Thrillers Book Reviews (page 6)

Death By Arbitrage or Live Low Die High by Urno Barthel
Released: Aug. 27, 2015

"An extremely clever thriller that dazzles on every level."
This third volume in a series of techno-thrillers pits Chester and Urno's (Death by Tech, 2014, etc.) scientist/sleuth against murderous inside traders. Read full book review >
WOMAN OF THE DEAD by Bernhard Aichner
Released: Aug. 25, 2015

"Gory, explicit, and crammed with dialogue that is often profane as well as curt, this tale of a woman brimming with hate and vengeance won't be for everyone."
Bloody corpses and an intriguing protagonist combine to flesh out Aichner's violent tale. Read full book review >

IRON WOLF by Dale Brown
Released: Aug. 25, 2015

"While linked to Brown's previous novel, this fast-paced read has enough explanation to allay confusion as high-tension, all-out action-adventure flames across Eastern Europe."
As a diabolical false-flag scheme fractures the uneasy Ukrainian peace, Brown (Starfire, 2014, etc.) out-Clancys Tom in his latest action thriller.Read full book review >
END TIME by Keith Korman
Released: Aug. 25, 2015

"Consuming illicit chemicals might increase some readers' tolerance of this clunker. For others, its end time can't arrive a page too soon."
An apocalyptic thriller that will eat your brain. Read full book review >
Mrs. Valentine's Revenge by Al Ginsberg
Released: Aug. 23, 2015

"Formidable bad guys help retain steady, nail-biting tension for the good guys and for readers."
In Ginsberg's debut thriller, a private detective and a widow become targets of London thugs when looking into the presumedmurder of the woman's husband.Read full book review >

NIGHT OF THE COBRA by Jack  Coughlin
Released: Aug. 18, 2015

"Much like Swanson's dispatch of the Cobra, the book's execution is precise and well-practiced, and a bit too routine."
Marine Corps gunner Kyle Swanson saves the world from yet another band of terrorists. Read full book review >
HOSTAGE TAKER by Stefanie Pintoff
Released: Aug. 18, 2015

"Readers won't be dazzled by the forgettable Rossi or her team of scalawags, but the galloping storyline and behind-the-scenes view of St. Patrick's make this an addictive read."
After a brutal hostage taker invades St. Patrick's Cathedral, a team of misfits led by the emotionally damaged Eve Rossi takes charge in this fast-paced thriller. Read full book review >
CLEAR BY FIRE by Joshua Hood
Released: Aug. 18, 2015

"Hood has the foundation for an action-adventure series, with a shoot-first hero in the style of Child's Jack Reacher, Hunter's Bob Lee Swagger, or DeMille's John Corey."
In Hood's debut action adventure, it's tough to cheer for a hard-case hero who tortures with gasoline and a Zippo, but then special-ops warrior Mason Kane had good reason. Read full book review >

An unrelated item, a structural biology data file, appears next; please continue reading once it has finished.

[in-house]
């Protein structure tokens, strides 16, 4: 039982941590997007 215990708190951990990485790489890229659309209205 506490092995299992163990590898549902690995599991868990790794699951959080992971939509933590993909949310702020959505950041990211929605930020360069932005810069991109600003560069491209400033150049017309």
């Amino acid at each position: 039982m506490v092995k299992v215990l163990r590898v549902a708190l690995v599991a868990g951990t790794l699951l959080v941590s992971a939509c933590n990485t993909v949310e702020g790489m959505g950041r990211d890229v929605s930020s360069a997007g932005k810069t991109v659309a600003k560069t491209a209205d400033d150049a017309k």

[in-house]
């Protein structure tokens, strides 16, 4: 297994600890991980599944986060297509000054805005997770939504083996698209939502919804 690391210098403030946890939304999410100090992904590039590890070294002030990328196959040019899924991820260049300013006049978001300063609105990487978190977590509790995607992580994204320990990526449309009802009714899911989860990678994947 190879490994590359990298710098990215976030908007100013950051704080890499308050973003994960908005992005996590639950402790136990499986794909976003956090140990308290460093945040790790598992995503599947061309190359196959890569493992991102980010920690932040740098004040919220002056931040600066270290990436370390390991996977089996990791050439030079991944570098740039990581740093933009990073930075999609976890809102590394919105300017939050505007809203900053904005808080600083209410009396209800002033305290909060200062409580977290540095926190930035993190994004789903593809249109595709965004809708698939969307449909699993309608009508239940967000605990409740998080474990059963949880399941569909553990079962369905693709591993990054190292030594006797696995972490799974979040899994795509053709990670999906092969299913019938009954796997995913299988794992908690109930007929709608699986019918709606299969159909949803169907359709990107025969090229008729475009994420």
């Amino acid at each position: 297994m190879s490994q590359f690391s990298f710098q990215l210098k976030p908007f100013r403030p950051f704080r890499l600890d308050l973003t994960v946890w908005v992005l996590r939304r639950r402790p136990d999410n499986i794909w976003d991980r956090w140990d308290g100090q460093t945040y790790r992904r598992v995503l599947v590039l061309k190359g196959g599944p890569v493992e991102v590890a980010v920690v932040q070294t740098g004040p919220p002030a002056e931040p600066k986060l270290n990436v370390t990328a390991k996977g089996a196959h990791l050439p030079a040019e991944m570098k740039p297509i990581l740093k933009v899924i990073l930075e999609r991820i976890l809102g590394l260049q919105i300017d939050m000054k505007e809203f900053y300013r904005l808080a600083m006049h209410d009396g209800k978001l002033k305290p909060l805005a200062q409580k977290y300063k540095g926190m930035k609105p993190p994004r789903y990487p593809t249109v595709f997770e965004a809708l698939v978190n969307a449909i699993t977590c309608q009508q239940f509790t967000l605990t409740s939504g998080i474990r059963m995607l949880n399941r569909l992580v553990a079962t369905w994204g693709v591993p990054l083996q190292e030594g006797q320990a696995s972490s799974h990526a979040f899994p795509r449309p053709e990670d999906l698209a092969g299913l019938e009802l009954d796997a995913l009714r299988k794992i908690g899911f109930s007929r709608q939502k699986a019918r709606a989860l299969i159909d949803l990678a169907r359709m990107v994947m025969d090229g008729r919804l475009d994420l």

ZER0ES by Chuck  Wendig
Released: Aug. 18, 2015

"An action-packed yet cerebral thriller that lives in that murky nexus between today and the future."
A group of co-opted hackers discovers a secret government experiment gone terribly wrong. Read full book review >
Red Flag by Steve McManus
Released: Aug. 18, 2015

"A story like wildfire—starts cool but only gets hotter."
In McManus' debut thriller, a blogger whose writing has been tracking an arsonist-turned-killer may be so close to his subject that he becomes a target. Read full book review >
SLASHTAG by Todd M. Thiede
Released: Aug. 12, 2015

"A dark, bracing volume in a series that's making it a habit."
Thiede (Miss Me?, 2015) weaves a gruesome tale of suspense in the fourth book of his Max Larkin series.Read full book review >
TRAP by Robert K. Tanenbaum
Released: Aug. 11, 2015

"But no matter. This is still an enjoyable tale of good vs. evil and the importance of knowing who you are."
A courtroom thriller that's a cut above the author's previous effort (Fatal Conceit, 2014, etc.).Read full book review >
Kirkus Interview
Jason Gay
November 17, 2015

In the 1990s, copies of Richard Carlson’s Don't Sweat the Small Stuff (and its many sequels) were seemingly everywhere, giving readers either the confidence to prioritize their stresses or despondence over the slender volume’s not addressing their particular set of problems. While not the first book of its kind, it kicked open the door for an industry of self-help, worry-reduction advice guides. In his first book, Little Victories, Wall Street Journal sports columnist Gay takes less of a guru approach, though he has drawn an audience of readers appreciative of reportage that balances insights with a droll, self-deprecating outlook. He occasionally focuses his columns on “the Rules” (of Thanksgiving family touch football, the gym, the office holiday party, etc.), which started as a genial poke in the eye at the proliferation of self-help books and, over time, came to explore actual advice “both practical and ridiculous” and “neither perfect nor universal.” The author admirably combines those elements in every piece in the book. View video >